# `@code_native` shows an algorithm that appears to be O(N), but benchmarking suggests that it's actually O(1)

I hope this is an OK category to put this under, I couldn’t see anything that matched better I’m trying to get better at reading assembly output by looking at some interesting optimisations. I’m currently looking at the famous sum of `n` integers optimisation. When I look at the sum of contiguous integers

``````julia> @code_native debuginfo=:none syntax=:intel sum(i for i in 1:1000)
.text
mov     rcx, qword ptr [rdi]
mov     rdx, qword ptr [rdi + 8]
mov     rsi, rdx
sub     rsi, rcx
jge     L18
xor     eax, eax
ret
L18:
lea     rax, [rcx + 1]
imul    rax, rsi
mov     rdi, rcx
not     rdi
mulx    rsi, rdx, rsi
shld    rsi, rdx, 63
ret
nop     word ptr cs:[rax + rax]
``````

I can work through and figure out that the assembly is basically implementing the formula `(stop^2 - start^2 + start + stop)/2`, which is exactly what I expect.

When I look at the assembly for a sum of strided integers, however, the assembly seems to be a normal loop

``````julia> @code_native debuginfo=:none syntax=:intel sum(i for i in 3:3:1000)
.text
mov     rcx, qword ptr [rdi + 16]
mov     rsi, qword ptr [rdi]
mov     r8, qword ptr [rdi + 8]
test    r8, r8
setg    al
cmp     rsi, rcx
setl    dl
cmp     rsi, rcx
je      L35
xor     al, dl
je      L35
xor     eax, eax
ret
L35:
lea     rdi, [rsi + r8]
sub     rcx, rsi
xor     edx, edx
nop
L48:
mov     rax, rsi
lea     rsi, [rdi + rdx]
cmp     rcx, rdx
jne     L48
ret
nop     word ptr cs:[rax + rax]
``````

which I took to mean that LLVM just didn’t didn’t implement the optimisation for strided ranges. The strange thing is that benchmarking seems to show that this is actually a constant-time algorithm

``````julia> time(minimum(@benchmark sum(i for i in 3:3:10)))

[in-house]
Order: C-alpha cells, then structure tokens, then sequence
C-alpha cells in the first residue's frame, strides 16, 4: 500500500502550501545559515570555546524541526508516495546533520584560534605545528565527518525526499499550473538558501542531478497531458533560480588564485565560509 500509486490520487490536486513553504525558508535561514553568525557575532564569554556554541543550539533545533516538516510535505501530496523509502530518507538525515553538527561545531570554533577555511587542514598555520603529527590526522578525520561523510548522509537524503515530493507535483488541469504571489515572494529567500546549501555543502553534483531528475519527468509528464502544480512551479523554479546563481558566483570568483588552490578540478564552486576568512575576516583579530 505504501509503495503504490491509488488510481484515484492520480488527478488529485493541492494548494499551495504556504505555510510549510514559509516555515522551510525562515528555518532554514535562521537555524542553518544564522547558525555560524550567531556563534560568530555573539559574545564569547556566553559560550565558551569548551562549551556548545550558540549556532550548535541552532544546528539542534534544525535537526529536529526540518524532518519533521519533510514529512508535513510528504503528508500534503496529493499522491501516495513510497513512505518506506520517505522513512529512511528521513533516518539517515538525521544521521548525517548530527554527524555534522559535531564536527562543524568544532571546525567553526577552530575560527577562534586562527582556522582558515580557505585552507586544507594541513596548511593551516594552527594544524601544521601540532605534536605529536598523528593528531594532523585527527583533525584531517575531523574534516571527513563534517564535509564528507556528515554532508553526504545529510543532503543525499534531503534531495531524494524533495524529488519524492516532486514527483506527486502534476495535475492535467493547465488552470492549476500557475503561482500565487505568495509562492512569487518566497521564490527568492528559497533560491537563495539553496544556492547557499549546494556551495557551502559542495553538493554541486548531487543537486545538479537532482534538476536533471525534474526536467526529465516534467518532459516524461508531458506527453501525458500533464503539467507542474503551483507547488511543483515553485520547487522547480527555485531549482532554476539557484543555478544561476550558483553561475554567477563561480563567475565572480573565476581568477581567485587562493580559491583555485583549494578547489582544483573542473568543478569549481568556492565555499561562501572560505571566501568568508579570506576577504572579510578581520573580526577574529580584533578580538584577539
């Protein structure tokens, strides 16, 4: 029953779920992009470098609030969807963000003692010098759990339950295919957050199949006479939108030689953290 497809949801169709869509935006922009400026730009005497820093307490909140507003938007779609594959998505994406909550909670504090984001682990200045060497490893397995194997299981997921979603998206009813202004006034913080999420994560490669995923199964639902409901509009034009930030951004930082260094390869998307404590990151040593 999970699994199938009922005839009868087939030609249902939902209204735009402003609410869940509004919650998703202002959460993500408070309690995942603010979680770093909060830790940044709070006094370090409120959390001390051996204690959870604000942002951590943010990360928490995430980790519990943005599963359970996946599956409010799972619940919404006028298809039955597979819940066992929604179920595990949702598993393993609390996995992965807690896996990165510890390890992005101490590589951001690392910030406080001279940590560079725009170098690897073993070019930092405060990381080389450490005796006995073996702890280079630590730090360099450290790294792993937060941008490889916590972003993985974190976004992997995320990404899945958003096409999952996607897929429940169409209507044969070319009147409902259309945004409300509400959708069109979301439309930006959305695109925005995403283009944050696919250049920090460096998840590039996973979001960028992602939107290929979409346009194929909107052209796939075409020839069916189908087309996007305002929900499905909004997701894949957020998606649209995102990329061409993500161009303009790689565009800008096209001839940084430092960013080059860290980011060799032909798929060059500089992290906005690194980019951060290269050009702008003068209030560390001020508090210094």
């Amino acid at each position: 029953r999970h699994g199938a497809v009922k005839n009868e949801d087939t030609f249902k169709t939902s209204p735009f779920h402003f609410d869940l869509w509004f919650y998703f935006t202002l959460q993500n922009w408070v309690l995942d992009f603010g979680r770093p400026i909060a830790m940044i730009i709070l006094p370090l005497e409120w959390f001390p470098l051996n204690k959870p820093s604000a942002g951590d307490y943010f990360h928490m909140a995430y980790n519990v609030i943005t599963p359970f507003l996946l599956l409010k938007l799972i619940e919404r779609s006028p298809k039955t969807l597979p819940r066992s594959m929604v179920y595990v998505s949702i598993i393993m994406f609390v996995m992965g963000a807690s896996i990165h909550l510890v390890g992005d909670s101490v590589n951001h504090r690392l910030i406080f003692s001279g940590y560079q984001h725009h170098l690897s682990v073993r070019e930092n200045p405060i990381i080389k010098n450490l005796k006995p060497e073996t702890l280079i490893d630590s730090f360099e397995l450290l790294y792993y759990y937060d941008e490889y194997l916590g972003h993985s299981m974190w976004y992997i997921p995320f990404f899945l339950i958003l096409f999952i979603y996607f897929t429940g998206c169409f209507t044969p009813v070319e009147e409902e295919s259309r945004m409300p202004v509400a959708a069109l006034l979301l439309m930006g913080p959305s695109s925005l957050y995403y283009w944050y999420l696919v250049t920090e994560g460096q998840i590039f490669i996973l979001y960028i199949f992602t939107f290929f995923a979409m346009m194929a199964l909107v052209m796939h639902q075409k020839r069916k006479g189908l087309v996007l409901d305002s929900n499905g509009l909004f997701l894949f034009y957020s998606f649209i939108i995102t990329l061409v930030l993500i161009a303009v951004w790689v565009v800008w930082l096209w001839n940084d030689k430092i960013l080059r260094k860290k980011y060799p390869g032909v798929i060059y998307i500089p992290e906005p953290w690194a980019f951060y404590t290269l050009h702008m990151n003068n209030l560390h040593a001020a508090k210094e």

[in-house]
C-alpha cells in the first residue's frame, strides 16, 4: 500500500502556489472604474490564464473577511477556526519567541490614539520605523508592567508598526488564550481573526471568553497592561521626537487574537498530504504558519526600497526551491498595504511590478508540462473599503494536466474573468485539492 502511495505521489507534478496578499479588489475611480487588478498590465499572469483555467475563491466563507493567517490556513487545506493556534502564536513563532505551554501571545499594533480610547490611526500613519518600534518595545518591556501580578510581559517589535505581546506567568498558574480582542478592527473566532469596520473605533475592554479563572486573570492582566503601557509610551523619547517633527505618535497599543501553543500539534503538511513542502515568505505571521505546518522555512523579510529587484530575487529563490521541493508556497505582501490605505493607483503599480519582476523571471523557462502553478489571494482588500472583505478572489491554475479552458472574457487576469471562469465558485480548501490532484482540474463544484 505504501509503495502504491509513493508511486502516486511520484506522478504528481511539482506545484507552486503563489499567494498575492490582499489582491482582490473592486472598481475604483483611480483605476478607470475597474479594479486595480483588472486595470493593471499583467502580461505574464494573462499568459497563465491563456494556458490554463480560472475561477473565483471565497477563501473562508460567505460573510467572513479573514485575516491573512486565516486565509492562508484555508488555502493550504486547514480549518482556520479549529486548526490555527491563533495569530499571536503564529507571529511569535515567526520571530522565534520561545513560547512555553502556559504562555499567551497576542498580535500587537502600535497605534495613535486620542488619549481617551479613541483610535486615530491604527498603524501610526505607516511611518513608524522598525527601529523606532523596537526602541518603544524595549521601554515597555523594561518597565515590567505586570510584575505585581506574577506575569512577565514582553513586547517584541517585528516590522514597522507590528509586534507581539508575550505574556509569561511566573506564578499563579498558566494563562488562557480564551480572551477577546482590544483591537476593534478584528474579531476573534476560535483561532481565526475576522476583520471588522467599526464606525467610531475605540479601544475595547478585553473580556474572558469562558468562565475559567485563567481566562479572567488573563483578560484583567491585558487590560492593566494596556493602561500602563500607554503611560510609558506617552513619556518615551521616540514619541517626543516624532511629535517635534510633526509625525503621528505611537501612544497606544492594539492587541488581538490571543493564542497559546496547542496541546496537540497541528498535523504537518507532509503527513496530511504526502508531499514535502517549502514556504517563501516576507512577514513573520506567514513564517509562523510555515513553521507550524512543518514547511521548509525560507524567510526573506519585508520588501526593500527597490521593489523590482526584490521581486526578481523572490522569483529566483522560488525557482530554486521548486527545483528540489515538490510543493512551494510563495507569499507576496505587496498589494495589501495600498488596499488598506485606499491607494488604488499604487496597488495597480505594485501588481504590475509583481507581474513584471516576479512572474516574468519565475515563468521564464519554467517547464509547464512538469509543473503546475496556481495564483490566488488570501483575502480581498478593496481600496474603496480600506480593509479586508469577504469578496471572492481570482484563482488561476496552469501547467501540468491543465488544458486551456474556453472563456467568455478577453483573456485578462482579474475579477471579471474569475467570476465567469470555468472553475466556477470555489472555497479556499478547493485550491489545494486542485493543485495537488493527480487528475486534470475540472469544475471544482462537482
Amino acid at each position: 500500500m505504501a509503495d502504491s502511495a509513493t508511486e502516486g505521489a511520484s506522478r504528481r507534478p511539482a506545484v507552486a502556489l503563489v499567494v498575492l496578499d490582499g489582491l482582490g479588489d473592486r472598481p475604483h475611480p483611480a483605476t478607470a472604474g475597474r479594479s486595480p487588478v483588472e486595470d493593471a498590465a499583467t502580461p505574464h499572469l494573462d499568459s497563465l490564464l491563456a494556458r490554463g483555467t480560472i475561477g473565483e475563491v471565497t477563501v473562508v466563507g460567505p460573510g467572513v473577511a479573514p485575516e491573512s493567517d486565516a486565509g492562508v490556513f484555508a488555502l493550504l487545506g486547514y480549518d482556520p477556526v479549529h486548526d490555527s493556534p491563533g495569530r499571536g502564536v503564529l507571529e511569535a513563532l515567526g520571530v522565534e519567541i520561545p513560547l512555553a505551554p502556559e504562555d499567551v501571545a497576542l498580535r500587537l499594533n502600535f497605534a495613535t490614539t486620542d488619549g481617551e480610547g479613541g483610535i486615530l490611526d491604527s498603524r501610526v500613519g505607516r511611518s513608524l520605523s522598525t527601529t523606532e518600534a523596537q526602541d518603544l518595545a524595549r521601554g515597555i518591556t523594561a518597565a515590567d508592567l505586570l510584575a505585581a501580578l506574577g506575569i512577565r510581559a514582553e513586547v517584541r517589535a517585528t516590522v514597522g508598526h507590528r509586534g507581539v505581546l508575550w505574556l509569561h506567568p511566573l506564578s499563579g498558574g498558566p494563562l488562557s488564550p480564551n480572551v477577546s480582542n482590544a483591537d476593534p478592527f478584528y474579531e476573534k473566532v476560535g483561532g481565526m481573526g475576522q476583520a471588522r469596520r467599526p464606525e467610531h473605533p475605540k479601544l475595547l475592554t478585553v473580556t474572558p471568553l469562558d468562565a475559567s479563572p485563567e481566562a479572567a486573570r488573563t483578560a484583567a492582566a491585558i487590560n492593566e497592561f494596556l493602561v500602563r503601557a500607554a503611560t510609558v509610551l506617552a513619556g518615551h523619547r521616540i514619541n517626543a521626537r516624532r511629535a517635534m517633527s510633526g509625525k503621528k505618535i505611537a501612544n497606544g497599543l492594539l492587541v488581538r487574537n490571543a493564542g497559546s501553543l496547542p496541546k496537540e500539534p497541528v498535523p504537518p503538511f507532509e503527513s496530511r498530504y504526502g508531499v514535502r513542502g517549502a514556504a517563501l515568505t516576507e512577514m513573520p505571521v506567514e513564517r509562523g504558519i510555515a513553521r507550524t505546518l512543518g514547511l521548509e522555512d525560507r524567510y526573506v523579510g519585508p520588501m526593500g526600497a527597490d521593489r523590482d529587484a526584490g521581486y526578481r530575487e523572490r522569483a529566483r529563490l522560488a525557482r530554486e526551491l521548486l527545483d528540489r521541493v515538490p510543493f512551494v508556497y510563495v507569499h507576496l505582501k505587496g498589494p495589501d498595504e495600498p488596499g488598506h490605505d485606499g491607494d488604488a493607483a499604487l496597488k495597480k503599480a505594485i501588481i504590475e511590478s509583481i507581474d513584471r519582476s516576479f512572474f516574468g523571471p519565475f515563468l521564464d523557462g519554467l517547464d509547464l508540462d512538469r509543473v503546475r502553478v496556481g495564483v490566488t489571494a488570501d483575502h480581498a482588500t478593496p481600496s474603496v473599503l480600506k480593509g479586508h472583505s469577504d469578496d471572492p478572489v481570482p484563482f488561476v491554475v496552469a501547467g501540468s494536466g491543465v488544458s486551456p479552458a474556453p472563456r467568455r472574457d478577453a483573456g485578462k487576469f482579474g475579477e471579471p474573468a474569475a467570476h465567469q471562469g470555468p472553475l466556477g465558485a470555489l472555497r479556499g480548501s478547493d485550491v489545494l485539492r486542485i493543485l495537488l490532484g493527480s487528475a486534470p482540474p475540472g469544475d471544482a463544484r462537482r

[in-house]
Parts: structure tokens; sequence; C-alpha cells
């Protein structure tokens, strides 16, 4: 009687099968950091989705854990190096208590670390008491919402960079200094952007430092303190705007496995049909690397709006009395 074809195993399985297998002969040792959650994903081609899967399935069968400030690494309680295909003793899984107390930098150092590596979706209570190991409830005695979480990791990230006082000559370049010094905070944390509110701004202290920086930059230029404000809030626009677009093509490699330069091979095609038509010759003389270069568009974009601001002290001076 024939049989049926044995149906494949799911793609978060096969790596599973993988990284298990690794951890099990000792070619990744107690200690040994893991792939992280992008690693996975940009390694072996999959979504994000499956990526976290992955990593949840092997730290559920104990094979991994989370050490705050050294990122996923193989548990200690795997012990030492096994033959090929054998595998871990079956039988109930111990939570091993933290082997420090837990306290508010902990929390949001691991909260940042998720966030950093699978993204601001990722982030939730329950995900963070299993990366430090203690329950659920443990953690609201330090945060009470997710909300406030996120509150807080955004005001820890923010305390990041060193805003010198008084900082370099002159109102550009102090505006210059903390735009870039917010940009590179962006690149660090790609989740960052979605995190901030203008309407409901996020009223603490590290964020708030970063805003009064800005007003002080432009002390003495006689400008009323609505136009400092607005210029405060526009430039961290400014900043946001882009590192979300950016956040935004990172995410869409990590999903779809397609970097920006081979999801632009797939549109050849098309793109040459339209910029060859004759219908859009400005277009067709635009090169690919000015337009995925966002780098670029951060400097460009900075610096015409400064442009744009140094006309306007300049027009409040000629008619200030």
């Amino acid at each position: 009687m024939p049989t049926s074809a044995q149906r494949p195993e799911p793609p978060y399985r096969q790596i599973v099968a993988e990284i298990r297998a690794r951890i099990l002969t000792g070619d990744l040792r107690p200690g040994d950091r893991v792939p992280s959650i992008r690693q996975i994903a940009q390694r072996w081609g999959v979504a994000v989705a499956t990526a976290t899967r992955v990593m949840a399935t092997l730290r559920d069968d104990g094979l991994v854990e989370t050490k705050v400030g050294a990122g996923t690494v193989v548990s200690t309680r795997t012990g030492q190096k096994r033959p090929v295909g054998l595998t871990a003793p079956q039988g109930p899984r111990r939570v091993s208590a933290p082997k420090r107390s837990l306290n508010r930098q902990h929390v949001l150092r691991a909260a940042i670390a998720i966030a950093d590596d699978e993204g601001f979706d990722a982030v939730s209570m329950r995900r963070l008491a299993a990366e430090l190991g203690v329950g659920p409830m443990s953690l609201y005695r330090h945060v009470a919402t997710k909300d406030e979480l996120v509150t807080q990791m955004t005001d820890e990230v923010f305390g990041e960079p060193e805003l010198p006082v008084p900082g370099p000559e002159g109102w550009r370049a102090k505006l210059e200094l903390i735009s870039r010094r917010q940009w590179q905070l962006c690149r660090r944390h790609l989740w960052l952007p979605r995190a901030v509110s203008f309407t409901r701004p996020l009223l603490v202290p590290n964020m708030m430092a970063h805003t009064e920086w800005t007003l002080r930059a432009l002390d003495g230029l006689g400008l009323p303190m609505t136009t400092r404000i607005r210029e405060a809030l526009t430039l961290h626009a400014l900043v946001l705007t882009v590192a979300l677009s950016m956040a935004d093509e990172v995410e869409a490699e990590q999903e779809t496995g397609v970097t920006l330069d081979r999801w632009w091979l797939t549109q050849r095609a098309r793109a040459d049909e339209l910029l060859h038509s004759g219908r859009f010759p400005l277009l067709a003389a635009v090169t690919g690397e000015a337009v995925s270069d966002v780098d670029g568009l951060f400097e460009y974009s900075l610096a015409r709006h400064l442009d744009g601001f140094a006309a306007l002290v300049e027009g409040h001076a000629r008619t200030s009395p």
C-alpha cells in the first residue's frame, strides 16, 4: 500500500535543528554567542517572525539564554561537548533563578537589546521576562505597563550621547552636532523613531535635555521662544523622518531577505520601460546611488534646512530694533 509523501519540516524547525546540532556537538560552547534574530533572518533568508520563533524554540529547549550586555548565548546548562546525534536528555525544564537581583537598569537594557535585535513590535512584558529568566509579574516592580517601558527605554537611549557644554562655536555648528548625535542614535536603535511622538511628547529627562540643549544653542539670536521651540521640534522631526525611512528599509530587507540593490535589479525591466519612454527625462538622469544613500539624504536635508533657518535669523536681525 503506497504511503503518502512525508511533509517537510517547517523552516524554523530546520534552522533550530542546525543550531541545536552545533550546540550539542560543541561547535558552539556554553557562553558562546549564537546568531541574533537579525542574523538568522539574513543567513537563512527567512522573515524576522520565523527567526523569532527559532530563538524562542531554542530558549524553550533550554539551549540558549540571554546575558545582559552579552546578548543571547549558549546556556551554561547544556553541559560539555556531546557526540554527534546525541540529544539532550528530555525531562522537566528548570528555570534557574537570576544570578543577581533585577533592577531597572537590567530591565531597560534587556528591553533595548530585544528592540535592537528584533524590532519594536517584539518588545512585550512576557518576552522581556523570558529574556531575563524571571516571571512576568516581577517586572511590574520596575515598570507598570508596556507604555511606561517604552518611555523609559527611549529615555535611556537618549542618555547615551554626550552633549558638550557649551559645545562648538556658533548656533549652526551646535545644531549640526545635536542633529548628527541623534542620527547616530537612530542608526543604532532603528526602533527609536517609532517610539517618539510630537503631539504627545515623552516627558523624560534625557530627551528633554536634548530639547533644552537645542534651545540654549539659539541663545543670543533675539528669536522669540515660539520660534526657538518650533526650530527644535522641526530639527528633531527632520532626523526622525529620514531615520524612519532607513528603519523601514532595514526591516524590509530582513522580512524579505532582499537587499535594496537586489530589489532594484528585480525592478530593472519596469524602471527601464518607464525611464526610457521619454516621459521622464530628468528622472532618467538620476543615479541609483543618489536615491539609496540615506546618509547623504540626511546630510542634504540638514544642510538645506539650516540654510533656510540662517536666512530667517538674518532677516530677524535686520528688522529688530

1.636

julia> time(minimum(@benchmark sum(i for i in 3:3:10000)))
1.637

julia> time(minimum(@benchmark sum(i for i in 3:3:10000000)))
1.636

julia> time(minimum(@benchmark sum(i for i in 3:3:10000000000)))
1.636
``````

but only when applied to native integers

``````julia> time(minimum(@benchmark sum(i for i in \$(3:3:big(10)))))
307.8089430894309

julia> time(minimum(@benchmark sum(i for i in \$(3:3:big(100)))))
4518.714285714285

julia> time(minimum(@benchmark sum(i for i in \$(3:3:big(1000)))))
46339.0

julia> time(minimum(@benchmark sum(i for i in \$(3:3:big(10000)))))
467333.0
``````

So what’s happening here? Is `@code_native` showing the wrong output, or is the loop just so fast that it appears to be constant time?

Edit: Should probably mention:

``````julia> versioninfo()
Julia Version 1.6.1
Commit 6aaedecc44 (2021-04-23 05:59 UTC)
Platform Info:
OS: Linux (x86_64-pc-linux-gnu)
CPU: Intel(R) Core(TM) i5-7200U CPU @ 2.50GHz
WORD_SIZE: 64
LIBM: libopenlibm
LLVM: libLLVM-11.0.1 (ORCJIT, skylake)
``````
1 Like

The compiler is likely defeating your benchmark since it can probably just use constant propagation to optimize away the actual calcation. Try `@benchmark sum(\$(i for i in 3:3:10000))`, which should inhibit constant prop.

1 Like

The following cases A (loop) and B (constant) should be distinguished.

``````julia> VERSION
v"1.6.1"
``````

Case A (loop)

``````julia> f(ran) = sum(i for i in ran);
julia> @code_native debuginfo=:none syntax=:intel f(3:3:1000)
.text
push	rbp
mov	rbp, rsp
mov	r8, qword ptr [rcx + 16]
mov	rdx, qword ptr [rcx]
mov	r9, qword ptr [rcx + 8]
test	r9, r9
setg	al
cmp	rdx, r8
setl	cl
cmp	rdx, r8
je	L40
xor	al, cl
je	L40
xor	eax, eax
pop	rbp
ret
L40:
lea	r10, [rdx + r9]
sub	r8, rdx
xor	ecx, ecx
nop	word ptr cs:[rax + rax]
L64:
mov	rax, rdx
lea	rdx, [r10 + rcx]
cmp	r8, rcx
jne	L64
pop	rbp
ret
nop	word ptr cs:[rax + rax]
``````

Case B (constant)

``````julia> f_3_3_1000() = f(3:3:1000)
jukia> @code_native debuginfo=:none syntax=:intel f_3_3_1000()
.text
push	rbp
mov	rbp, rsp
mov	eax, 166833
pop	rbp
ret
nop	dword ptr [rax + rax]
``````
2 Likes

The point of the benchmark was to show that the output of `@code_native` is not actually the same assembly code that is being run (or maybe it is and there’s something else going on, that’s actually the point of my question). The benchmark is working as intended, it’s `@code_native` that is being defeated in this case.

That’s very interesting. So it’s seems like there are certain optimisations that are not run at the “top-level” of `@code_native`, would that be fair to say? If so, any idea which optimisations those are?

I’ve just realised that I can write these sums as `sum(3:3:1000)`, in which case the assembly output does give the constant-time algorithm (well it gives a constant-time algorithm at least…):